What does it mean to be the most famous citizen journalist in the world? Mayhill Fowler has discovered it can be a rough ride.
Fowler uncovered Barack Obama’s biggest stumble in campaign 2008, turning her into a star. She was pursued as a new-media seer, jetting off to journalism conferences and sending her digital tape recorder for exhibit at the Newseum in Washington D.C.
Yet many mainstream journalists disdained her as a poseur. Her former editors, after the campaign ended, unfriended her on Facebook and moved on. Nobody is much interested now in paying her to pursue her new craft.
But Fowler still tells me: “I fell in love with journalism. I feel like I’m not alive if I’m not doing it.”
The homemaker and unpublished novelist who rocked a presidential campaign -- revealing what candidate Obama thought about poor, “bitter” voters -- could be the poster child for citizen journalism.
Except citizen journalism -- a crazy quilt of disruptive technologies and emerging voices -- defies poster children. Just because you took one star turn doesn’t earn you a place on the marquee.
Fowler, 63, has just published a book about her 2008 campaign odyssey. “Notes From a Clueless Journalist: Media, Bias and the Great Election of 2008" is as quirky as Fowler’s rambling posts for OffTheBus, the Web operation that got novices to write campaign dispatches that were posted on the Huffington Post.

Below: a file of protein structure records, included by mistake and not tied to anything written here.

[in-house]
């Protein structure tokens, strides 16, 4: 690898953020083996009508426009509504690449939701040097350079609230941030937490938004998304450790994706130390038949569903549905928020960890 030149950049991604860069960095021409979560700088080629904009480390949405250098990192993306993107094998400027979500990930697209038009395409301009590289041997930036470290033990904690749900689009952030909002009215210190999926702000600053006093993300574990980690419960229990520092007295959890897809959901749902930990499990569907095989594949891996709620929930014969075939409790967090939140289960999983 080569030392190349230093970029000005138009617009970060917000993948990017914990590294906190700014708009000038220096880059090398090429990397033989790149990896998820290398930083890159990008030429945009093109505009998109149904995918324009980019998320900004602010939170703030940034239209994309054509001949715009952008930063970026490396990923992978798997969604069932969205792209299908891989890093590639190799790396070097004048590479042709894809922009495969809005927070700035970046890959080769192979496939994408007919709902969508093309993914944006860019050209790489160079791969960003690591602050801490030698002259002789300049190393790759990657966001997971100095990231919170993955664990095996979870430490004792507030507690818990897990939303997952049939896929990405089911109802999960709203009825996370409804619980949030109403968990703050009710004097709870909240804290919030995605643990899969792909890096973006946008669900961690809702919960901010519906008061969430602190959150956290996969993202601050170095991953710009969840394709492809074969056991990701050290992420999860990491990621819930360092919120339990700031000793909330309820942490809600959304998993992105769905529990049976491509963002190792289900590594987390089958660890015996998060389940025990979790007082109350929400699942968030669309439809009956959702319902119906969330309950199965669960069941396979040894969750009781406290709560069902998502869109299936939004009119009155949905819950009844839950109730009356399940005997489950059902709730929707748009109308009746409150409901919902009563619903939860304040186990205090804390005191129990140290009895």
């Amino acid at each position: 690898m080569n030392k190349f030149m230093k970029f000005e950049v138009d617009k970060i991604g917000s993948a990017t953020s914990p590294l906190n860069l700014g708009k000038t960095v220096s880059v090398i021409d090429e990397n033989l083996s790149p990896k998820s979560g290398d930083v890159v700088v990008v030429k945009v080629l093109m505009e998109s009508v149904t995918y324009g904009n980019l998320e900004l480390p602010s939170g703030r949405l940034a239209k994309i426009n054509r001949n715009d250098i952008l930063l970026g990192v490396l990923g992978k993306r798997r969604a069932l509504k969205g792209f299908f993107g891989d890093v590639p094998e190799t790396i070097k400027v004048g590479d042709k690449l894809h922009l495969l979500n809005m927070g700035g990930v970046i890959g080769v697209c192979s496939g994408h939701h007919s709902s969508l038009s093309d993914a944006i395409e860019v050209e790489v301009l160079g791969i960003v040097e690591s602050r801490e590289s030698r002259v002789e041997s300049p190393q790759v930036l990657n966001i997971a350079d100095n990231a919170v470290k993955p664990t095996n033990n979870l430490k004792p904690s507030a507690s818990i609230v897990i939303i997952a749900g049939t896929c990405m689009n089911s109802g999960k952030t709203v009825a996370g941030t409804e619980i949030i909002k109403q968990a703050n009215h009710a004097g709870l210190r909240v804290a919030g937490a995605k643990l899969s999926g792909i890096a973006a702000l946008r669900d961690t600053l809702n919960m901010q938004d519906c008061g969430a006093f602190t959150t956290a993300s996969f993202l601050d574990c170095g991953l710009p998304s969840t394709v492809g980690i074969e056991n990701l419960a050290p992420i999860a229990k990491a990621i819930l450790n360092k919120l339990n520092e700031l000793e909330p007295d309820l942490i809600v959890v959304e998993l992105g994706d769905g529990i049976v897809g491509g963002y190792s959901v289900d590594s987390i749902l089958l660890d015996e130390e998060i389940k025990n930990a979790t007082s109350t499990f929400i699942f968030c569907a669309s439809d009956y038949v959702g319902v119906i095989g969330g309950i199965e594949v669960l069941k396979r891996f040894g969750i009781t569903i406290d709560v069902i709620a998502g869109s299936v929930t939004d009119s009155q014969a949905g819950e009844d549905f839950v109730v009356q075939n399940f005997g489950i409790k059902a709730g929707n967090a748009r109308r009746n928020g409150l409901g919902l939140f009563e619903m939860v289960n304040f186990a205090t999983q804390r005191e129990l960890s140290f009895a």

The self-published e-book (available on lulu.com and Amazon for Kindle readers) reaches for a grand account of a historic presidential race. But the result tells us more about Fowler -- a committed partisan coming to terms with being a journalist and a media rookie discovering the power and limits of her outsider status.
It’s a rueful irony for Fowler that she won acclaim -- but also an in-box brimming with anger and derision -- for something she didn’t really value, catching politicians in unguarded moments.
Fowler had signed on in 2007 as one of thousands of volunteers for OffTheBus. She intended to focus mostly on Obama, convinced he would become the next president.